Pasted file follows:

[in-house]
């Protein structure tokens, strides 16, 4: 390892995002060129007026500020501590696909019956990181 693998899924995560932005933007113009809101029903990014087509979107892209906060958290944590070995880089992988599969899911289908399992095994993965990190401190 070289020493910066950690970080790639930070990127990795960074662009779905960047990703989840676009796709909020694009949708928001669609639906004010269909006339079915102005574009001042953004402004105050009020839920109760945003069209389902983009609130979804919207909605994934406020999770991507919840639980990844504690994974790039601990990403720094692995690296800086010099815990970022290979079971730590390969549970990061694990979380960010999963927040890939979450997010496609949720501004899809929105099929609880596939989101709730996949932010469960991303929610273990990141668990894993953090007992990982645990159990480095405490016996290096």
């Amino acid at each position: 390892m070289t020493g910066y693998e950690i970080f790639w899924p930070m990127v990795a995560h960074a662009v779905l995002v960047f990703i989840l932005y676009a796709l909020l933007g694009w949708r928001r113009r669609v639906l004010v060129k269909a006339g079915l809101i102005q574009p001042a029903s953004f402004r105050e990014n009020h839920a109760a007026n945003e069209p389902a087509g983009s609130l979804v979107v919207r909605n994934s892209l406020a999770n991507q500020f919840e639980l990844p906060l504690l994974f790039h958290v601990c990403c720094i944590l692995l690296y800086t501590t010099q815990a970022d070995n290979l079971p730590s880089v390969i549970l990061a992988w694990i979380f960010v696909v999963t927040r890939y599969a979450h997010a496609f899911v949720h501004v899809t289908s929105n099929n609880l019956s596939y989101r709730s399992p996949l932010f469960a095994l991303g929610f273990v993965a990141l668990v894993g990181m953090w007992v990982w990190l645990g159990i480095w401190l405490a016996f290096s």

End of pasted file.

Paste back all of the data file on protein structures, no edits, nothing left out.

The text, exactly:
[in-house]
């Protein structure tokens, strides 16, 4: 390892995002060129007026500020501590696909019956990181 693998899924995560932005933007113009809101029903990014087509979107892209906060958290944590070995880089992988599969899911289908399992095994993965990190401190 070289020493910066950690970080790639930070990127990795960074662009779905960047990703989840676009796709909020694009949708928001669609639906004010269909006339079915102005574009001042953004402004105050009020839920109760945003069209389902983009609130979804919207909605994934406020999770991507919840639980990844504690994974790039601990990403720094692995690296800086010099815990970022290979079971730590390969549970990061694990979380960010999963927040890939979450997010496609949720501004899809929105099929609880596939989101709730996949932010469960991303929610273990990141668990894993953090007992990982645990159990480095405490016996290096």
């Amino acid at each position: 390892m070289t020493g910066y693998e950690i970080f790639w899924p930070m990127v990795a995560h960074a662009v779905l995002v960047f990703i989840l932005y676009a796709l909020l933007g694009w949708r928001r113009r669609v639906l004010v060129k269909a006339g079915l809101i102005q574009p001042a029903s953004f402004r105050e990014n009020h839920a109760a007026n945003e069209p389902a087509g983009s609130l979804v979107v919207r909605n994934s892209l406020a999770n991507q500020f919840e639980l990844p906060l504690l994974f790039h958290v601990c990403c720094i944590l692995l690296y800086t501590t010099q815990a970022d070995n290979l079971p730590s880089v390969i549970l990061a992988w694990i979380f960010v696909v999963t927040r890939y599969a979450h997010a496609f899911v949720h501004v899809t289908s929105n099929n609880l019956s596939y989101r709730s399992p996949l932010f469960a095994l991303g929610f273990v993965a990141l668990v894993g990181m953090w007992v990982w990190l645990g159990i480095w401190l405490a016996f290096s």